Every company in Australia is governed by its own set of rules that lays out how the company will run. Many companies set these rules out in a company constitution. So, what happens when there’s a change to the company, its business activities or people, and you need to update the constitution? This article will explain how to change your constitution and the steps you need to follow to ensure the new constitution is valid.
How Does a Company Constitution Work?
In Australia, the rules that govern how a company is run can be contained in:
- the clauses set out in the Corporations Act 2001, known as ‘replaceable rules’;
- a constitution; or
- both a constitution and replaceable rules.
Private companies and ‘no liability’ public companies must have constitutions. The constitution can be adopted before or after the company is registered.
What Amendments Can You Make to a Company Constitution?
Common changes to a company constitution include:
- implementing a new company structure;
- allowing a sole director;
- meeting requirements of a new licence or funding arrangement; or
- responding to any changes to the law.
You may also need to amend the constitution if there is a court order that asks you to change specific aspects. However, not all amendments are allowed. There are some restrictions to amendments that:
- affect certain voting rights of shareholders; or
- change certain provisions of the constitution.
Steps to Change Your Constitution
To change the company constitution, company members must pass a special resolution at a general meeting to approve the changes. The procedure to change the constitution must follow certain steps for the updated constitution to be valid. These include:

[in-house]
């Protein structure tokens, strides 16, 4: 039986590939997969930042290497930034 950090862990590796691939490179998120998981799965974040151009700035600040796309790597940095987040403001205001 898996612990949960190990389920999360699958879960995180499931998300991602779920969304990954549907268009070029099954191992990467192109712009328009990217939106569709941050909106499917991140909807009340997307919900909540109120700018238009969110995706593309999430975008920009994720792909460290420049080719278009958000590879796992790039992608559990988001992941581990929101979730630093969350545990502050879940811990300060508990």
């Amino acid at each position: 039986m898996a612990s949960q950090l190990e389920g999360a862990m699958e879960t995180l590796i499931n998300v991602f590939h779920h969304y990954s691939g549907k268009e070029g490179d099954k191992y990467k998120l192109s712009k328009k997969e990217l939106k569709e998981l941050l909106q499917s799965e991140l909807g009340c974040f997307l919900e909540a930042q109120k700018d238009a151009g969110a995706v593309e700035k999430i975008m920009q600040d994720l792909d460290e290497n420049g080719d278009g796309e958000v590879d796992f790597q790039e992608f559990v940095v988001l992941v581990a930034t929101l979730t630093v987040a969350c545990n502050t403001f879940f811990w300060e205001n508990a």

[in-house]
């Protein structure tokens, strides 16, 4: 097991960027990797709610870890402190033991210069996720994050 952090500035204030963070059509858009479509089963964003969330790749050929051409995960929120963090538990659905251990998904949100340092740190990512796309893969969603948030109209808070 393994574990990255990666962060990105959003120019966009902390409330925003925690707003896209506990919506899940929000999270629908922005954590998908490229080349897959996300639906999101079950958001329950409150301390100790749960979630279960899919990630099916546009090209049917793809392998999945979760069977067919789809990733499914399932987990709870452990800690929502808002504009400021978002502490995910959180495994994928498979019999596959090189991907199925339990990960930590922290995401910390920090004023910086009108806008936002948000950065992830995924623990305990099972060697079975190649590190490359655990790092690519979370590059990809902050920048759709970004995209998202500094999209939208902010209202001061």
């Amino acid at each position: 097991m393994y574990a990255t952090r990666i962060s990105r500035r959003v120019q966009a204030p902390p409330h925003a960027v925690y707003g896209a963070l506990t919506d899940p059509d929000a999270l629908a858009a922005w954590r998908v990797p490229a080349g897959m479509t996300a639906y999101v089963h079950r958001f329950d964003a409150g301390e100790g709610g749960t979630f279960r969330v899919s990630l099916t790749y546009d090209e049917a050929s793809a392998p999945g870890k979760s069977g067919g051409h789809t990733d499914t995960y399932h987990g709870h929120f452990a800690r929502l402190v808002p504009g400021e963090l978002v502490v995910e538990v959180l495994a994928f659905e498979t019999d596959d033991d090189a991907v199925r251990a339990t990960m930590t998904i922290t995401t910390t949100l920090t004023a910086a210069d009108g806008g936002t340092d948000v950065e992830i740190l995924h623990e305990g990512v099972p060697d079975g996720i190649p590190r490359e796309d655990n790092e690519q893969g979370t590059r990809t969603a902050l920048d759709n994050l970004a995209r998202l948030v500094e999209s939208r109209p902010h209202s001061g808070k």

- reviewing the constitution. The first step is to check whether the existing constitution contains any special requirements about how you should change it or any rules that you need to keep in the new constitution. Note that a company constitution cannot contain a clause that restricts the ability to change it;
- issue a notice. A company has to give notice of a special resolution and general meeting. A publicly listed company must give at least 28 days notice of the meeting. All other companies must give at least 21 days notice. The notice should include the time, date and place of the meeting, the general business that you will discuss and the intention to pass the resolution;
- general meeting. To adopt a new constitution, the company must pass a special resolution at a general meeting. At least 75% of the voting members of the company must vote in favour of the resolution for it to pass. However, you will also need to follow any other requirements for passing resolutions that are set out in the original constitution;
- proxy voting. Members who can’t attend the meeting can appoint another person to act as their ‘proxy’ and the proxy can then vote on the resolution on their behalf. The member will usually need to complete a form to appoint the proxy, and the form must be taken to the meeting.
What to Do After the Constitution is Changed
Once the company has passed the special resolution to change the constitution, certain steps must be taken. If you are a private company, there is no need to lodge the new constitution with ASIC (Australian Securities and Investment Commission), but you must keep a copy with the company’s records. Furthermore, you must provide a current copy within seven days to any member who requests it.
However, there are different rules if the amendment to the constitution is to change the company from a private company to a public company. If so, the company must lodge copies of the new constitution with ASIC and the special resolution adopting the new constitution within 14 days of the resolution being passed. The new constitution takes effect from the date the special resolution is signed.
Overall, if your company needs to change its constitution, it is important to be aware of what changes are allowed. It is also essential to follow the correct guidelines for formally updating the constitution. This will ensure that the new constitution is valid and enforceable. If you have any questions about company constitutions or need assistance with amendments to a constitution, you can contact LegalVision’s business lawyers on 1300 544 755 or fill out the form on this page.
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